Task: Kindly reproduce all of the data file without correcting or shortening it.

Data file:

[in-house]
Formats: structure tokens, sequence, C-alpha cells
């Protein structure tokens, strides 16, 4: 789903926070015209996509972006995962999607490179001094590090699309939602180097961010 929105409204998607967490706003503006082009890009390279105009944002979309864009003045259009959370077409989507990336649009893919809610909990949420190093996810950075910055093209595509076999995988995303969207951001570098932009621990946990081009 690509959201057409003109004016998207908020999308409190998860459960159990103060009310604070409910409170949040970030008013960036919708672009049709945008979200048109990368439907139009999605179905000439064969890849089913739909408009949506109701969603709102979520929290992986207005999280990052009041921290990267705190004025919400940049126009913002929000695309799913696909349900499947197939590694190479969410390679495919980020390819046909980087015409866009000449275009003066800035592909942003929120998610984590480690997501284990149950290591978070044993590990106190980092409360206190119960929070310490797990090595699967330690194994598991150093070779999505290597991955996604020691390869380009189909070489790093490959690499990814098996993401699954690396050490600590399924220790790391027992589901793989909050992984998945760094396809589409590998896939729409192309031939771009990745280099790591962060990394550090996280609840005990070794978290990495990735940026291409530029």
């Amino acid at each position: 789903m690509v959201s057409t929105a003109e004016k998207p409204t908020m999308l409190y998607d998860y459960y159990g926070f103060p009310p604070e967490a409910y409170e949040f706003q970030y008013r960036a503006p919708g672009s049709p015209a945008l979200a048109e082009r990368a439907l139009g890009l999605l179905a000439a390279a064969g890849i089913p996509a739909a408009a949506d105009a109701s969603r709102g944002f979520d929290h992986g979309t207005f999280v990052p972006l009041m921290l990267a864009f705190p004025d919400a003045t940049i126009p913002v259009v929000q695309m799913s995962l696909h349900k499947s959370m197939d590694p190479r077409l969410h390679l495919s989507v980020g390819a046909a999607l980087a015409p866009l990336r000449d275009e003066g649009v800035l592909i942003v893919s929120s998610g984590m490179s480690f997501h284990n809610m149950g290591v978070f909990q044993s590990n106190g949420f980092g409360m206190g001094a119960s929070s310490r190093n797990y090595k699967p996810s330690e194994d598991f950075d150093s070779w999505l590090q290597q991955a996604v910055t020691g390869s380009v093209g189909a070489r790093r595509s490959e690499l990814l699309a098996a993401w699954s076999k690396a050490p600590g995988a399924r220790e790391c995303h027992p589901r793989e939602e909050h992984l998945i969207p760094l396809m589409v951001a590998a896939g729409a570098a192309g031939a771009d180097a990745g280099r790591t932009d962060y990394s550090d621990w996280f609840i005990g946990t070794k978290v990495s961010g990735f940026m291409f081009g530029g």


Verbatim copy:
[in-house]
Formats: structure tokens, sequence, C-alpha cells
């Protein structure tokens, strides 16, 4: 789903926070015209996509972006995962999607490179001094590090699309939602180097961010 929105409204998607967490706003503006082009890009390279105009944002979309864009003045259009959370077409989507990336649009893919809610909990949420190093996810950075910055093209595509076999995988995303969207951001570098932009621990946990081009 690509959201057409003109004016998207908020999308409190998860459960159990103060009310604070409910409170949040970030008013960036919708672009049709945008979200048109990368439907139009999605179905000439064969890849089913739909408009949506109701969603709102979520929290992986207005999280990052009041921290990267705190004025919400940049126009913002929000695309799913696909349900499947197939590694190479969410390679495919980020390819046909980087015409866009000449275009003066800035592909942003929120998610984590480690997501284990149950290591978070044993590990106190980092409360206190119960929070310490797990090595699967330690194994598991150093070779999505290597991955996604020691390869380009189909070489790093490959690499990814098996993401699954690396050490600590399924220790790391027992589901793989909050992984998945760094396809589409590998896939729409192309031939771009990745280099790591962060990394550090996280609840005990070794978290990495990735940026291409530029």
């Amino acid at each position: 789903m690509v959201s057409t929105a003109e004016k998207p409204t908020m999308l409190y998607d998860y459960y159990g926070f103060p009310p604070e967490a409910y409170e949040f706003q970030y008013r960036a503006p919708g672009s049709p015209a945008l979200a048109e082009r990368a439907l139009g890009l999605l179905a000439a390279a064969g890849i089913p996509a739909a408009a949506d105009a109701s969603r709102g944002f979520d929290h992986g979309t207005f999280v990052p972006l009041m921290l990267a864009f705190p004025d919400a003045t940049i126009p913002v259009v929000q695309m799913s995962l696909h349900k499947s959370m197939d590694p190479r077409l969410h390679l495919s989507v980020g390819a046909a999607l980087a015409p866009l990336r000449d275009e003066g649009v800035l592909i942003v893919s929120s998610g984590m490179s480690f997501h284990n809610m149950g290591v978070f909990q044993s590990n106190g949420f980092g409360m206190g001094a119960s929070s310490r190093n797990y090595k699967p996810s330690e194994d598991f950075d150093s070779w999505l590090q290597q991955a996604v910055t020691g390869s380009v093209g189909a070489r790093r595509s490959e690499l990814l699309a098996a993401w699954s076999k690396a050490p600590g995988a399924r220790e790391c995303h027992p589901r793989e939602e909050h992984l998945i969207p760094l396809m589409v951001a590998a896939g729409a570098a192309g031939a771009d180097a990745g280099r790591t932009d962060y990394s550090d621990w996280f609840i005990g946990t070794k978290v990495s961010g990735f940026m291409f081009g530029g």